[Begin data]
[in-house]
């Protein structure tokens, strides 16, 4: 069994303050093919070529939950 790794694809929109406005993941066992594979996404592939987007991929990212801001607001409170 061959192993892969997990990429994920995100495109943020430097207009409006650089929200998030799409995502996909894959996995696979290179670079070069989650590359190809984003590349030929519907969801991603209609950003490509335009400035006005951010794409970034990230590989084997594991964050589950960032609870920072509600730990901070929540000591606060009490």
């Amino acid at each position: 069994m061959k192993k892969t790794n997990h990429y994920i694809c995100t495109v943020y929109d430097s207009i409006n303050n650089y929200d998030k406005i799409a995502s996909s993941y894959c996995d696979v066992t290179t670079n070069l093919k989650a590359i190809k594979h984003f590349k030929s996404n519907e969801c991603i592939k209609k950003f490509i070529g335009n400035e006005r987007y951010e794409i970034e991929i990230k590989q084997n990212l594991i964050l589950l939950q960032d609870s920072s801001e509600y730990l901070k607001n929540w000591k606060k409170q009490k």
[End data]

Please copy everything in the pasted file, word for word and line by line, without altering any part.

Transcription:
[in-house]
């Protein structure tokens, strides 16, 4: 069994303050093919070529939950 790794694809929109406005993941066992594979996404592939987007991929990212801001607001409170 061959192993892969997990990429994920995100495109943020430097207009409006650089929200998030799409995502996909894959996995696979290179670079070069989650590359190809984003590349030929519907969801991603209609950003490509335009400035006005951010794409970034990230590989084997594991964050589950960032609870920072509600730990901070929540000591606060009490």
């Amino acid at each position: 069994m061959k192993k892969t790794n997990h990429y994920i694809c995100t495109v943020y929109d430097s207009i409006n303050n650089y929200d998030k406005i799409a995502s996909s993941y894959c996995d696979v066992t290179t670079n070069l093919k989650a590359i190809k594979h984003f590349k030929s996404n519907e969801c991603i592939k209609k950003f490509i070529g335009n400035e006005r987007y951010e794409i970034e991929i990230k590989q084997n990212l594991i964050l589950l939950q960032d609870s920072s801001e509600y730990l901070k607001n929540w000591k606060k409170q009490k």